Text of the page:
Sixty Ethiopians who were arrested at Daraja Mbili, a roadside market near Kiboko township along the Mombasa-Nairobi highway, will remain in detention until Wednesday, when they will be charged with being in the area. country illegally, a court in Makindu said.
“The 60 suspects will plead Wednesday when the court finds an interpreter,” Makindu chief magistrate Jared Magori said on Monday.
At the same time, he freed eight of the suspects who had been brought to justice and who were arrested on Saturday in villages around the town of Kiboko.
They had jumped from a truck transporting them to Mombasa as the driver, Martin Ndunda, was partying with two unidentified men at a popular bar in Daraja Mbili commune.
Police have placed Mr. Ndunda at the center of a tight-knit human trafficking network involving dozens of Ethiopian men and obscure figures.
Mr. Ndunda was remanded in custody after failing to post a bond of 500,000 shillings that the court imposed on him on Friday to guarantee his freedom.
Out of the truck
âWe saw with amazement dozens of men exit the tarpaulin trailer of Mr. Ndunda’s truck intended to transport raw materials to make cement after cutting the tarpaulin. A wooded section behind the market swallowed the young men, sparking real fears that we had been surrounded by the formidable Al-Shabaab militia based in Somalia. Despite this, some daring traders launched a chase, caught up with some of the foreigners and took them to the market where a crowd gathered. Our attempt to question them was unsuccessful, as the young men could not speak Kamba, Swahili or English, âFrancisca Kyengo, a trader in the Daraja Mbili market, told Nation. witnessed the drama.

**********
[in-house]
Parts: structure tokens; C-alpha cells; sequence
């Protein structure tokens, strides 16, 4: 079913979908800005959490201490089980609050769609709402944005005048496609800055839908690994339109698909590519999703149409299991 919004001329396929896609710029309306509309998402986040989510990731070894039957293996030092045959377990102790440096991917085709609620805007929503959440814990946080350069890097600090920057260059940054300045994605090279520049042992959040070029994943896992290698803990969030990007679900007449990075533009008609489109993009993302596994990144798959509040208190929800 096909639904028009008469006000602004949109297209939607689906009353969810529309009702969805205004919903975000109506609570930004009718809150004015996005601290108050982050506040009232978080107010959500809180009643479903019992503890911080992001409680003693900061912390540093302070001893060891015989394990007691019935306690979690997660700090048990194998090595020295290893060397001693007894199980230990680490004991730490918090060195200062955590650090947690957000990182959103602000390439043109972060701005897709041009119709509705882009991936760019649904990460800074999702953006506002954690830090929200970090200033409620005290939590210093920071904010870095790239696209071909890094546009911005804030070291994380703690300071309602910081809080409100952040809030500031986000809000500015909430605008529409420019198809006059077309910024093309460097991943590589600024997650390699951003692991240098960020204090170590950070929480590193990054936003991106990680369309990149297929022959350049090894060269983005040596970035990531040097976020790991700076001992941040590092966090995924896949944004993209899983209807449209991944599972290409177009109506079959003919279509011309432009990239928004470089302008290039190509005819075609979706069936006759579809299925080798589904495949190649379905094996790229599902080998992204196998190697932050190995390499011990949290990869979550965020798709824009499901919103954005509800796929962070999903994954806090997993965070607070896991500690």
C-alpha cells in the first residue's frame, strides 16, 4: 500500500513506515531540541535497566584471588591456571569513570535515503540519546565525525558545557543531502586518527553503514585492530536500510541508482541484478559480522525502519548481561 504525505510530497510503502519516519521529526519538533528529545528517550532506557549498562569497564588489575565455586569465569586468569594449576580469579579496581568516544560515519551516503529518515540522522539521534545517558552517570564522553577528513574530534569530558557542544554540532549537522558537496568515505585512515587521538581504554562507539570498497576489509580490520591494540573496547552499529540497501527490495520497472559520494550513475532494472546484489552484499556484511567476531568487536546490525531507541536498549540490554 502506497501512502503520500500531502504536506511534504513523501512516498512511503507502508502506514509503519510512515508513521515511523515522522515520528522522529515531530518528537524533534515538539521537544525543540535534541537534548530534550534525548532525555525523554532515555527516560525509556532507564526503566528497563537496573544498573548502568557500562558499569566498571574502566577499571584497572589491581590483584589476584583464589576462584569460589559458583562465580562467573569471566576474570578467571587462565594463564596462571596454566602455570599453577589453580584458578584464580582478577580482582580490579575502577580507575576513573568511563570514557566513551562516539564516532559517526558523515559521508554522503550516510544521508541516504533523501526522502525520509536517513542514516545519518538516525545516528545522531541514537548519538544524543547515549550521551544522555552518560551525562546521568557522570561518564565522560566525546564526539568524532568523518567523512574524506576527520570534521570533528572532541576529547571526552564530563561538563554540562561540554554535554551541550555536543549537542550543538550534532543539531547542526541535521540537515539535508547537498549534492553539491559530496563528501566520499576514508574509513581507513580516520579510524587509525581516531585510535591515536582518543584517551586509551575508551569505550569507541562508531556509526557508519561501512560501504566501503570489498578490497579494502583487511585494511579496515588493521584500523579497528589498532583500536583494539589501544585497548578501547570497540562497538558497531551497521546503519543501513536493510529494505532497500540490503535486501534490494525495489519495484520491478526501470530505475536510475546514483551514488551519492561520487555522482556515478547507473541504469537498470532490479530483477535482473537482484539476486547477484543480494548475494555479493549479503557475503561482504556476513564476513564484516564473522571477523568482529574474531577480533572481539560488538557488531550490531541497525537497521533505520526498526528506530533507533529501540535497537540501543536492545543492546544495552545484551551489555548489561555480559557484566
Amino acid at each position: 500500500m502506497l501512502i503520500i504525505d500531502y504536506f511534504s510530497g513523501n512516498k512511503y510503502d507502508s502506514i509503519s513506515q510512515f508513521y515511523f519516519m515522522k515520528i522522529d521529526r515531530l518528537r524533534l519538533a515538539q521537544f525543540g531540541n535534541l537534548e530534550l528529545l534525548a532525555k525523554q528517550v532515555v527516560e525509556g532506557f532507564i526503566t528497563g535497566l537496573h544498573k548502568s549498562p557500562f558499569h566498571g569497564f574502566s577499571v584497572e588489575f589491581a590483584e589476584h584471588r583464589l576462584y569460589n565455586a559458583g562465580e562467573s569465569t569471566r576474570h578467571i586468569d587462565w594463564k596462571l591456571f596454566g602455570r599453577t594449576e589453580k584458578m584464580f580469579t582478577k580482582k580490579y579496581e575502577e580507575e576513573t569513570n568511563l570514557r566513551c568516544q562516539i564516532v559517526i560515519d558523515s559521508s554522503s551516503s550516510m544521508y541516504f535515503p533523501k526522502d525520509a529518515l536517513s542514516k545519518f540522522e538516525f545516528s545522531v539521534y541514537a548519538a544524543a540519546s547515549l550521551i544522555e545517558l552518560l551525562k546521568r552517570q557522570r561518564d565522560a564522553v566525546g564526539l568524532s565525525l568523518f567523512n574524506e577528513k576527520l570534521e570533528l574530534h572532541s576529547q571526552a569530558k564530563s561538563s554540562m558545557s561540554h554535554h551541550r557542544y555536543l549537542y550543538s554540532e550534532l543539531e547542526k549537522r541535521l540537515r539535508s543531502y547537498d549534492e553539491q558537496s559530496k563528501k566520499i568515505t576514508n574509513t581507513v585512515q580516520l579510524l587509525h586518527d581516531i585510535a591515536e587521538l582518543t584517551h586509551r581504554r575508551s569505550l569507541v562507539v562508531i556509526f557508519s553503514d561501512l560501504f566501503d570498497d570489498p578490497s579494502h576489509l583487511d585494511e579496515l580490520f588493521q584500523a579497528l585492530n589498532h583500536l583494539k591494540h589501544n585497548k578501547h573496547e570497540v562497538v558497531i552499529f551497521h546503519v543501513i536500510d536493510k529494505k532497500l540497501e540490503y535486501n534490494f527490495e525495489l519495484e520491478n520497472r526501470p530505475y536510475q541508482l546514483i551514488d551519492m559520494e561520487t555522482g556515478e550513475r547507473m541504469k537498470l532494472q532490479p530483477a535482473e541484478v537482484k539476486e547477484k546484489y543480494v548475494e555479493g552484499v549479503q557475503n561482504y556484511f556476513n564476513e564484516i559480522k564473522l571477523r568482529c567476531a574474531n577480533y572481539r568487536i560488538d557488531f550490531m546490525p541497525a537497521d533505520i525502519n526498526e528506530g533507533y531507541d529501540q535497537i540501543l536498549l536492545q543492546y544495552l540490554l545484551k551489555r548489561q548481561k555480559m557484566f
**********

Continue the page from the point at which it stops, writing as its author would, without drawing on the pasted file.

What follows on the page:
âAlthough the young men looked frail, we were afraid they would explode on us. We served them water, chapati, beef stew and vegetables from a safe distance after our fears subsided. The police who had already heard of the foreigners had rushed into action, âMs. Kyengo added.
Ethiopians were tested for Covid-19 at the Makindu courthouse before being taken into custody.
In court, they could not plead because they spoke neither English nor Swahili.
Mr Magori said the court was making arrangements to provide an accredited interpreter on Wednesday.